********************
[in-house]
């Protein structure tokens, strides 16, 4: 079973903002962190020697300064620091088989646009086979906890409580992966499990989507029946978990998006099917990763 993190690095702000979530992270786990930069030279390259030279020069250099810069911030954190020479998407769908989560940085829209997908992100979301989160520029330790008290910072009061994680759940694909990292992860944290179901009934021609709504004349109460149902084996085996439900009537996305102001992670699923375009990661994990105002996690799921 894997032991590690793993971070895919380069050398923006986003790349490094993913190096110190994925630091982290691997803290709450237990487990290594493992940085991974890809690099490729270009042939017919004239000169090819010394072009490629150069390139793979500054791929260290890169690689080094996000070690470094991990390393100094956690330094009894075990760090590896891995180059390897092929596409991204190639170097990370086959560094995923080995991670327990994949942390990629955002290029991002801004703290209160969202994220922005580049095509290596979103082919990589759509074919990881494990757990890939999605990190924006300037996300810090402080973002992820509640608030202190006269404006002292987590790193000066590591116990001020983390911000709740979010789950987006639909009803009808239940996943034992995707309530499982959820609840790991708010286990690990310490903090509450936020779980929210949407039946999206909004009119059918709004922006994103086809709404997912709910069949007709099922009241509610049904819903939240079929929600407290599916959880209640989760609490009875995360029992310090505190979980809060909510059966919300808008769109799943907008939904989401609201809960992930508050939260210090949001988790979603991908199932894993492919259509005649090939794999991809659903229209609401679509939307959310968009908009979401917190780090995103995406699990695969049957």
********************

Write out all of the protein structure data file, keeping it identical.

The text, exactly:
[in-house]
């Protein structure tokens, strides 16, 4: 079973903002962190020697300064620091088989646009086979906890409580992966499990989507029946978990998006099917990763 993190690095702000979530992270786990930069030279390259030279020069250099810069911030954190020479998407769908989560940085829209997908992100979301989160520029330790008290910072009061994680759940694909990292992860944290179901009934021609709504004349109460149902084996085996439900009537996305102001992670699923375009990661994990105002996690799921 894997032991590690793993971070895919380069050398923006986003790349490094993913190096110190994925630091982290691997803290709450237990487990290594493992940085991974890809690099490729270009042939017919004239000169090819010394072009490629150069390139793979500054791929260290890169690689080094996000070690470094991990390393100094956690330094009894075990760090590896891995180059390897092929596409991204190639170097990370086959560094995923080995991670327990994949942390990629955002290029991002801004703290209160969202994220922005580049095509290596979103082919990589759509074919990881494990757990890939999605990190924006300037996300810090402080973002992820509640608030202190006269404006002292987590790193000066590591116990001020983390911000709740979010789950987006639909009803009808239940996943034992995707309530499982959820609840790991708010286990690990310490903090509450936020779980929210949407039946999206909004009119059918709004922006994103086809709404997912709910069949007709099922009241509610049904819903939240079929929600407290599916959880209640989760609490009875995360029992310090505190979980809060909510059966919300808008769109799943907008939904989401609201809960992930508050939260210090949001988790979603991908199932894993492919259509005649090939794999991809659903229209609401679509939307959310968009908009979401917190780090995103995406699990695969049957």